Effect of hypertonic saline on apoptosis of polymorphonuclear cells

Jung Youn Kim, Yun Sik Hong, Sung Hyuk Choi, Young Hoon Yoon, Sung Woo Moon, Sung Woo Lee

    Research output: Contribution to journalArticlepeer-review

    11 Citations (Scopus)


    Background: The function of polymorphonuclear (PMN) cells can be influenced by the choice of resuscitation fluids in hemorrhagic shock. Widespread interest in the use of hypertonic solutions for resuscitation has led to extensive investigation of their immune-modulating properties. Hypertonic saline (HTS) is known to modulate immune reactions, preventing the multiorgan failure mediated by immune reactions in trauma and hemorrhagic shock. PMN cells play a key role in such immune-mediated inflammatory processes, and HTS is believed to affect these PMN cells. However, how these events influence the actual event of apoptosis has not yet been described. Thus, in the present study, we aimed to investigate the differences in the apoptosis of PMN cells when exposed to isotonic and hypertonic environments and the temporal relations between the interval of administration of HTS after the stimulation of PMN cells. Methods: Whole blood was sampled from healthy volunteers, and the PMN cells were isolated. The isolated layer of PMN cells was washed twice with phosphate-buffered saline to yield the PMN cells. The number of cells was kept uniform, and an overall survival rate greater than 95% was maintained. After stimulation of the isolated PMN cells with N-formyl-methionyl-leucyl- phenylalanine, the PMN cells were allocated into 3 study groups (i.e., 1 isotonic group and 2 hypertonic groups with an osmolarity of 160 mM and 180 mM each). The extent of apoptosis was investigated in each group after culturing the PMN cells for 0, 1, 3, 6, 12, 15, 18, and 24 h. Depending on whether the PMN cells were stimulated with N-formyl-methionyl-leucyl-phenylalanine, they were also divided into stimulated and nonstimulated groups. In the stimulated group, the hypertonic environment was fostered immediately (HTS 0 h) and 6 h (HTS 6 h) after stimulation, which was accomplished after allocating the cells into an isotonic group (140 mM) and a hypertonic group (180 mM), according to the concentration of the culture medium. The PMN cells were then cultured at 37°C for 15 h with 5% carbon dioxide incubation. Each PMN suspension was labeled with Annexin V-fluorescein isothiocyanate and propidium iodide. Each sample underwent immediate flow cytometric analysis. PMN cells with high propidium iodide uptake were considered nonviable (necrotic). Among the viable PMN cells, those with no Annexin V uptake were considered normal and those with Annexin V uptake were considered apoptotic. Results: Decreased apoptosis was observed in the PMN cells stimulated with N-formyl-methionyl-leucyl- phenylalanine. Increased apoptosis was observed in the stimulated PMN cells incubated in hypertonic condition compared with the cells incubated in isotonic condition. Early HTS administration demonstrated increased apoptosis compared with late administration. Conclusions: HTS treatment resulted in increased PMN apoptosis and an anti-inflammatory effect. Decreased apoptosis (prolonged lifespan) has been implicated in neutrophil-mediated tissue damage. HTS, by increasing the apoptosis of PMN cells, attenuates the postinjury inflammatory response. Also, early treatment with HTS was more efficient than delayed treatment.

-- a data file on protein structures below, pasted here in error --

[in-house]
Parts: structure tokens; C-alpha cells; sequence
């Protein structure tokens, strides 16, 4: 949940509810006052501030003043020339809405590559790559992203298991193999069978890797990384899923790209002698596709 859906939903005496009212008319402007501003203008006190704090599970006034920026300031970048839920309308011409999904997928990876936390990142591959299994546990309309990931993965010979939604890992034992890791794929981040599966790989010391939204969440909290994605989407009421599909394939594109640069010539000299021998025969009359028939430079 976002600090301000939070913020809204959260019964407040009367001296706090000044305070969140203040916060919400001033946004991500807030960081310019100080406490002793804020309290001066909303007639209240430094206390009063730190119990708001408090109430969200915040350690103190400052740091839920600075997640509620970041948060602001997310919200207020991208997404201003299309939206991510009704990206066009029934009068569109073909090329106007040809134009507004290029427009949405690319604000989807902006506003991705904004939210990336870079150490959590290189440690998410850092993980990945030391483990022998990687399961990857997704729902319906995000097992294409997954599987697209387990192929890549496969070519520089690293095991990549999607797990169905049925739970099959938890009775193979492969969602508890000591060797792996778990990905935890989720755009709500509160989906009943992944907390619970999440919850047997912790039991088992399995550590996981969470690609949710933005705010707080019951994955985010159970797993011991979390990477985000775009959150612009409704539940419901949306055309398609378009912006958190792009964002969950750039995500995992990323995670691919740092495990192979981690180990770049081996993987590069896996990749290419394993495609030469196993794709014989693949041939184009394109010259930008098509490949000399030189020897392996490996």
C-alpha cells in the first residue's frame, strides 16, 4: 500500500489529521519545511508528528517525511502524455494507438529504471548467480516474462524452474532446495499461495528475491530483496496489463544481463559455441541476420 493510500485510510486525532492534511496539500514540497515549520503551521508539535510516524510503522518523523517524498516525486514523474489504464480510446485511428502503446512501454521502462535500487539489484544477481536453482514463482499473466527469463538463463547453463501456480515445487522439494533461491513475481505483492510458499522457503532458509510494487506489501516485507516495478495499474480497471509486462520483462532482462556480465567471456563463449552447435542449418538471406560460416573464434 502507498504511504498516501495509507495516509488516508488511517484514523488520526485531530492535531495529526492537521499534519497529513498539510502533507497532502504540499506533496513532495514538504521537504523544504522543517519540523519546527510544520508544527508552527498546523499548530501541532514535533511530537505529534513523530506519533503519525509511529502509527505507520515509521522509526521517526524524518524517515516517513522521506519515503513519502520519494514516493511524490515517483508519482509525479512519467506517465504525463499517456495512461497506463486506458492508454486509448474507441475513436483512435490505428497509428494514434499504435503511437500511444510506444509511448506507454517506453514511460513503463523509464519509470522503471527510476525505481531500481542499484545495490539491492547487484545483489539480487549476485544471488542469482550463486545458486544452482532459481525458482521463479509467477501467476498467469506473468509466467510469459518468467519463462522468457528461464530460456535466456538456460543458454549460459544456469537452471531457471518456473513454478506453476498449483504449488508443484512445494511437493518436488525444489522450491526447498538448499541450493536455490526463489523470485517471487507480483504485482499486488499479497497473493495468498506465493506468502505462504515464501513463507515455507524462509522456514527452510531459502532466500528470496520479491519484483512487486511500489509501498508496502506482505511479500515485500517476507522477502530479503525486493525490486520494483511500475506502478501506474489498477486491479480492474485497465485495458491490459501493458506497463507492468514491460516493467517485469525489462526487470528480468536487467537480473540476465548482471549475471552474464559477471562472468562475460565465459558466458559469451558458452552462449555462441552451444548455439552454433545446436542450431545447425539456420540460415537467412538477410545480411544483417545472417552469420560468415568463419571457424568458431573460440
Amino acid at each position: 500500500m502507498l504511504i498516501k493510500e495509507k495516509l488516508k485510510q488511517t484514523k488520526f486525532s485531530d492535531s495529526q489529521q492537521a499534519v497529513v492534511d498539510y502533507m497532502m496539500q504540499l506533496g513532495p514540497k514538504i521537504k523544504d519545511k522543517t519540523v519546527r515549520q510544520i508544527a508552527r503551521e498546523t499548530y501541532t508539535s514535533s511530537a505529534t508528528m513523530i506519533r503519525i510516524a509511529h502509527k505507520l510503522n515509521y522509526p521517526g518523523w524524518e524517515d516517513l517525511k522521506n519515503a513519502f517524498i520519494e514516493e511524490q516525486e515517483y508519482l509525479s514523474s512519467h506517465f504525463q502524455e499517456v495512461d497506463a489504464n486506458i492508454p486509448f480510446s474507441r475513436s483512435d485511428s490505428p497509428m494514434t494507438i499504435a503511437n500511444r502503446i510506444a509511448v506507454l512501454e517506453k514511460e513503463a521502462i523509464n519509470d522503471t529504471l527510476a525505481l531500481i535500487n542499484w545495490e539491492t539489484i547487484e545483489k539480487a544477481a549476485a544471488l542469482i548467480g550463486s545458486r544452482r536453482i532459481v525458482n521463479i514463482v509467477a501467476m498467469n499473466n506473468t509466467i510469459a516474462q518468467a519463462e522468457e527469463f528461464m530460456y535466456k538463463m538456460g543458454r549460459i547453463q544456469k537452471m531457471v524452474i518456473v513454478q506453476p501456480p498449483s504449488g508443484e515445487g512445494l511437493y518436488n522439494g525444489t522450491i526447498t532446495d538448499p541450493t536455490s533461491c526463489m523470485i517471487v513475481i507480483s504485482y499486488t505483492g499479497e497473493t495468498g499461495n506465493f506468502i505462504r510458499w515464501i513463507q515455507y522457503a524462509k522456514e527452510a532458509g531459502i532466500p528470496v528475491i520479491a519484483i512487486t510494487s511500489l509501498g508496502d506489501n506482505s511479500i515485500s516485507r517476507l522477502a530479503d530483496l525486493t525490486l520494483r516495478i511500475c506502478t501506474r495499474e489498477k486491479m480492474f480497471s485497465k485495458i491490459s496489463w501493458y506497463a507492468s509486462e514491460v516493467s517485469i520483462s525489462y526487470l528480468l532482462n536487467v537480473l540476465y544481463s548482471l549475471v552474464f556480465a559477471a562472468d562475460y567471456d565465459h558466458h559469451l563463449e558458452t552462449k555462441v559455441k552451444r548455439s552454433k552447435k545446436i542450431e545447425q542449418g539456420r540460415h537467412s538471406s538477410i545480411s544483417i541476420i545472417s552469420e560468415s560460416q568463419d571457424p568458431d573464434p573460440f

Original languageEnglish
    Pages (from-to)401-408
    Number of pages8
    JournalJournal of Surgical Research
    Issue number1
    Publication statusPublished - 2012 Nov


    • Apoptosis
    • Hypertonic saline
    • PMN
    • Polymorphonuclear

    ASJC Scopus subject areas

    • Surgery


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